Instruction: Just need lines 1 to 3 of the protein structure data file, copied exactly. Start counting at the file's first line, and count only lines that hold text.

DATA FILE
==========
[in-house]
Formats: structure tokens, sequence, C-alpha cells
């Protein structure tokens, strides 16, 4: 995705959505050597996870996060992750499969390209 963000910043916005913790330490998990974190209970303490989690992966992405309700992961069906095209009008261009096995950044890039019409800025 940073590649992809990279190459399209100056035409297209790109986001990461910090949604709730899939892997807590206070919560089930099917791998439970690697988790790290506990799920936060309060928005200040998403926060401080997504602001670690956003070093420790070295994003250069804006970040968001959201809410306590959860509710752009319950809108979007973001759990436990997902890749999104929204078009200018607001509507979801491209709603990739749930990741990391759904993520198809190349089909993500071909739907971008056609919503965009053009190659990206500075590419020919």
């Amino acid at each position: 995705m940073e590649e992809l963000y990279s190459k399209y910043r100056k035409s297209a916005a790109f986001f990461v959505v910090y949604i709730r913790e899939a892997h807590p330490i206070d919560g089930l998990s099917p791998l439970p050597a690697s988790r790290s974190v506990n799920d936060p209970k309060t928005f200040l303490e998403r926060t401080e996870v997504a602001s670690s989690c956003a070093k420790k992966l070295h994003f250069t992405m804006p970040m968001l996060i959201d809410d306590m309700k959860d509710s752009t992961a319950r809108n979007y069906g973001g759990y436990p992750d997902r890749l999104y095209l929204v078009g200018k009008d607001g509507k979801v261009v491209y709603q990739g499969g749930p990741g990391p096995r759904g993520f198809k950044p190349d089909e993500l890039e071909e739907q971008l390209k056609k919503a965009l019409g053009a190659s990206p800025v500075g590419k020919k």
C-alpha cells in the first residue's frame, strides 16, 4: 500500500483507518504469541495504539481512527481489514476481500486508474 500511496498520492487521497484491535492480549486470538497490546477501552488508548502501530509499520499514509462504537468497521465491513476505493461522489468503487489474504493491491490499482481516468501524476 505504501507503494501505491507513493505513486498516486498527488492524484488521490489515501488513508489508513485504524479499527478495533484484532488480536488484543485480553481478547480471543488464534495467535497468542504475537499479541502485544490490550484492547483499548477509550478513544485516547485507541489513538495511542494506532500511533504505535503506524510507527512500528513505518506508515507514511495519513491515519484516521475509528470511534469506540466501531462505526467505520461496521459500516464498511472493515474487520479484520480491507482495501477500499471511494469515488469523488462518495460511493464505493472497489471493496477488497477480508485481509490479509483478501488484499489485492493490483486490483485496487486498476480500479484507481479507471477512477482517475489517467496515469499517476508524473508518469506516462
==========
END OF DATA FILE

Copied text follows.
[in-house]
Formats: structure tokens, sequence, C-alpha cells
């Protein structure tokens, strides 16, 4: 995705959505050597996870996060992750499969390209 963000910043916005913790330490998990974190209970303490989690992966992405309700992961069906095209009008261009096995950044890039019409800025 940073590649992809990279190459399209100056035409297209790109986001990461910090949604709730899939892997807590206070919560089930099917791998439970690697988790790290506990799920936060309060928005200040998403926060401080997504602001670690956003070093420790070295994003250069804006970040968001959201809410306590959860509710752009319950809108979007973001759990436990997902890749999104929204078009200018607001509507979801491209709603990739749930990741990391759904993520198809190349089909993500071909739907971008056609919503965009053009190659990206500075590419020919």